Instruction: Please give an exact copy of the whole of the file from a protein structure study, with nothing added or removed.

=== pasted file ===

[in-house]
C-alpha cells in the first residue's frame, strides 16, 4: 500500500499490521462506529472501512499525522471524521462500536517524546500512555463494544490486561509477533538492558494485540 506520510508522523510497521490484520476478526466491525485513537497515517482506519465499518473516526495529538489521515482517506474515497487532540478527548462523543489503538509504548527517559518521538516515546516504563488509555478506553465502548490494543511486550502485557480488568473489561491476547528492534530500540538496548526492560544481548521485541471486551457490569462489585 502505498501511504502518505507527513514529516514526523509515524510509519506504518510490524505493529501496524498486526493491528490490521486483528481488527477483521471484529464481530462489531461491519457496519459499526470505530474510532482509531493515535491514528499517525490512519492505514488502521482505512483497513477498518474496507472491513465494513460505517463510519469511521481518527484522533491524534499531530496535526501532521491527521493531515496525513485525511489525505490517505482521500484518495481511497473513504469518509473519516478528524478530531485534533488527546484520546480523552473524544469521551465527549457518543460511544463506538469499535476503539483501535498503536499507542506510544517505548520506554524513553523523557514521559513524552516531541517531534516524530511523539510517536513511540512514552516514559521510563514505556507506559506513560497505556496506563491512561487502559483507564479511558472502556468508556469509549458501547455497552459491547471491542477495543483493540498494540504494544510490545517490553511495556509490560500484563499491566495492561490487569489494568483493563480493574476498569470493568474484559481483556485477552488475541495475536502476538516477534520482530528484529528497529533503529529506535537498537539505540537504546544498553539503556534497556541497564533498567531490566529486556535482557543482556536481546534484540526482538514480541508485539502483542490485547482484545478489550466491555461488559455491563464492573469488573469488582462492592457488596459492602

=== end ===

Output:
[in-house]
C-alpha cells in the first residue's frame, strides 16, 4: 500500500499490521462506529472501512499525522471524521462500536517524546500512555463494544490486561509477533538492558494485540 506520510508522523510497521490484520476478526466491525485513537497515517482506519465499518473516526495529538489521515482517506474515497487532540478527548462523543489503538509504548527517559518521538516515546516504563488509555478506553465502548490494543511486550502485557480488568473489561491476547528492534530500540538496548526492560544481548521485541471486551457490569462489585 502505498501511504502518505507527513514529516514526523509515524510509519506504518510490524505493529501496524498486526493491528490490521486483528481488527477483521471484529464481530462489531461491519457496519459499526470505530474510532482509531493515535491514528499517525490512519492505514488502521482505512483497513477498518474496507472491513465494513460505517463510519469511521481518527484522533491524534499531530496535526501532521491527521493531515496525513485525511489525505490517505482521500484518495481511497473513504469518509473519516478528524478530531485534533488527546484520546480523552473524544469521551465527549457518543460511544463506538469499535476503539483501535498503536499507542506510544517505548520506554524513553523523557514521559513524552516531541517531534516524530511523539510517536513511540512514552516514559521510563514505556507506559506513560497505556496506563491512561487502559483507564479511558472502556468508556469509549458501547455497552459491547471491542477495543483493540498494540504494544510490545517490553511495556509490560500484563499491566495492561490487569489494568483493563480493574476498569470493568474484559481483556485477552488475541495475536502476538516477534520482530528484529528497529533503529529506535537498537539505540537504546544498553539503556534497556541497564533498567531490566529486556535482557543482556536481546534484540526482538514480541508485539502483542490485547482484545478489550466491555461488559455491563464492573469488573469488582462492592457488596459492602